There were several untrue news stories circulating on social media during the recent U.S. presidential election. It’s important to determine whether stories and news sources are reliable and accurate. Librarians at Northern Essex Community College Library in Massachusetts created and shared this useful resource guide: http://necc.mass.libguides.com/fakenewsvsrealnews/fakenews
This guide links to helpful articles, videos, case studies, fact checking sites, and suggests tips for evaluating news stories. If you have questions or need help determining whether a source is reliable, feel free to ask your friendly librarians. We’re always glad to help you find accurate information.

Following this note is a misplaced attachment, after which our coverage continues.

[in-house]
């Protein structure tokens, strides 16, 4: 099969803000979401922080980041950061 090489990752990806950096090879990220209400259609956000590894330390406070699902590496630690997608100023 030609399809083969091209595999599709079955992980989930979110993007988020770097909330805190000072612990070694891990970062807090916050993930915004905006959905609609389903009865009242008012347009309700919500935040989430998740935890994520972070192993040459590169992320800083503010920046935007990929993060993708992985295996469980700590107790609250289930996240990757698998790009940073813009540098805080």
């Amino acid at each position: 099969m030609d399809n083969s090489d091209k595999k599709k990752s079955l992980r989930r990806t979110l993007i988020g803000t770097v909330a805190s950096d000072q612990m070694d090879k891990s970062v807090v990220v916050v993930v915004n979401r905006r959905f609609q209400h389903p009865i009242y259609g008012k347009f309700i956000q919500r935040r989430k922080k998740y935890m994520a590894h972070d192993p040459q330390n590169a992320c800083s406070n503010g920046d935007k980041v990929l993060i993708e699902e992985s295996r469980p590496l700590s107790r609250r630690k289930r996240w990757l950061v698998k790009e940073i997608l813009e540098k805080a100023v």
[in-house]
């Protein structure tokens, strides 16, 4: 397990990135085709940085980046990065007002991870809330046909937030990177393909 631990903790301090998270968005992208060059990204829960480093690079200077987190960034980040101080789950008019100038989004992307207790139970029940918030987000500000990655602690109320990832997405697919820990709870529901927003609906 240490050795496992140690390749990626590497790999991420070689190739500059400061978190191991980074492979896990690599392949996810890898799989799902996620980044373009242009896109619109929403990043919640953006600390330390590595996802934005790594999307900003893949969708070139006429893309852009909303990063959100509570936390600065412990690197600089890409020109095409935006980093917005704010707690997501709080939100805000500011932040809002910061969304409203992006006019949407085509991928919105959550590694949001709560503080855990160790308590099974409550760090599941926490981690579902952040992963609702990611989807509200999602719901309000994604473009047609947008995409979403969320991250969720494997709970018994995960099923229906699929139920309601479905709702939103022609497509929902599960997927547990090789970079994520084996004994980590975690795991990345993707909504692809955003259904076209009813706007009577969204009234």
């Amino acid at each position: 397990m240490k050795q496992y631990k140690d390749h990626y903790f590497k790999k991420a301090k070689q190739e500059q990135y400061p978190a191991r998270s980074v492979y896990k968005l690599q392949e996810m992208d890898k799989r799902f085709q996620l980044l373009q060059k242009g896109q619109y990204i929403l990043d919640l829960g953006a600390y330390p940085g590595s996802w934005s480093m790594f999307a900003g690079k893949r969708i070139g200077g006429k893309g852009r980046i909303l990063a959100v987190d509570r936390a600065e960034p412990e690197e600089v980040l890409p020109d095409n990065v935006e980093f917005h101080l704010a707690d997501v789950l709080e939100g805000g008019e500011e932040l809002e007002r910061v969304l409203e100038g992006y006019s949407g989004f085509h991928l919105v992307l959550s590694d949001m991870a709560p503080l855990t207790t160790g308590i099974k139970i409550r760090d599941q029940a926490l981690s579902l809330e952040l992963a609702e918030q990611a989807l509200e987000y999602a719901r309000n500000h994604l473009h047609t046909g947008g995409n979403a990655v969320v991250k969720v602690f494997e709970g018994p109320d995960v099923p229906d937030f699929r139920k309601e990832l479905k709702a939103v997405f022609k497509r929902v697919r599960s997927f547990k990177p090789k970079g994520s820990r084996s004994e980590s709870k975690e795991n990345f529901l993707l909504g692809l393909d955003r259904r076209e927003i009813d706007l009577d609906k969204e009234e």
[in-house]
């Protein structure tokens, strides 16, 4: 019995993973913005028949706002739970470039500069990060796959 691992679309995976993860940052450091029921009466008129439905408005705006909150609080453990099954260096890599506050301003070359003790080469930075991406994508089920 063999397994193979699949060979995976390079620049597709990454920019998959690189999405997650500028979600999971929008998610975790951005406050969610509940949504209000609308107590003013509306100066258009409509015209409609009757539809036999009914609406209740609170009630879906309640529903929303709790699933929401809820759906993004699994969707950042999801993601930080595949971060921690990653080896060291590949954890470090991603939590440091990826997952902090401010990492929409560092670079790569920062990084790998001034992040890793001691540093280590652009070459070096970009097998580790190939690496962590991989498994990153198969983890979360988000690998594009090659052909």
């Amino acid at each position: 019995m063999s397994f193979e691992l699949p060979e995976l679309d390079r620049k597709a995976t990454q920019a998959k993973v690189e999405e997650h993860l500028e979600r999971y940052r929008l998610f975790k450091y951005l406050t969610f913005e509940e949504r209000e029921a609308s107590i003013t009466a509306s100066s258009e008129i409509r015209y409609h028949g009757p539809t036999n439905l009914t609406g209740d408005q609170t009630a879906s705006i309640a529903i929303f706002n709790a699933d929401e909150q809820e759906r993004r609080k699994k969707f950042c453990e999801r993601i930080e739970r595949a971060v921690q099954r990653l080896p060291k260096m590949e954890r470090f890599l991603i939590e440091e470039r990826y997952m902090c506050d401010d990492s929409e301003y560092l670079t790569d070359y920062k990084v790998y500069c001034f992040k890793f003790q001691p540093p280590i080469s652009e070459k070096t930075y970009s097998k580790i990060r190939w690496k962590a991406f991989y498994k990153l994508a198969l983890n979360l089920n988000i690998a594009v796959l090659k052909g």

Sources for more information:
The Chronicle of Higher Education: “Meet the Professor Who’s Trying to Help You Steer Clear of Clickbait:” http://www.chronicle.com/article/Meet-the-Professor-Who-s/238441
False, Misleading, Clickbait-y, and/or Satirical “News” Sources by Melissa Zimdars, Assistant Professor of Communication at Merrimack College: https://docs.google.com/document/d/10eA5-mCZLSS4MQY5QGb5ewC3VAL6pLkT53V_81ZyitM/preview
NPR: “Students Have ‘Dismaying’ Inability To Tell Fake News From Real, Study Finds”: http://www.npr.org/sections/thetwo-way/2016/11/23/503129818/study-finds-students-have-dismaying-inability-to-tell-fake-news-from-real
Huffington Post: “How To Recognize A Fake News Story: 9 helpful tips to stop yourself from sharing false information:” http://www.huffingtonpost.com/entry/fake-news-guide-facebook_us_5831c6aae4b058ce7aaba169
School Library Journal: “Truth, truthiness, triangulation: A news literacy toolkit for a “post-truth” world:” http://blogs.slj.com/neverendingsearch/2016/11/26/truth-truthiness-triangulation-and-the-librarian-way-a-news-literacy-toolkit-for-a-post-truth-world/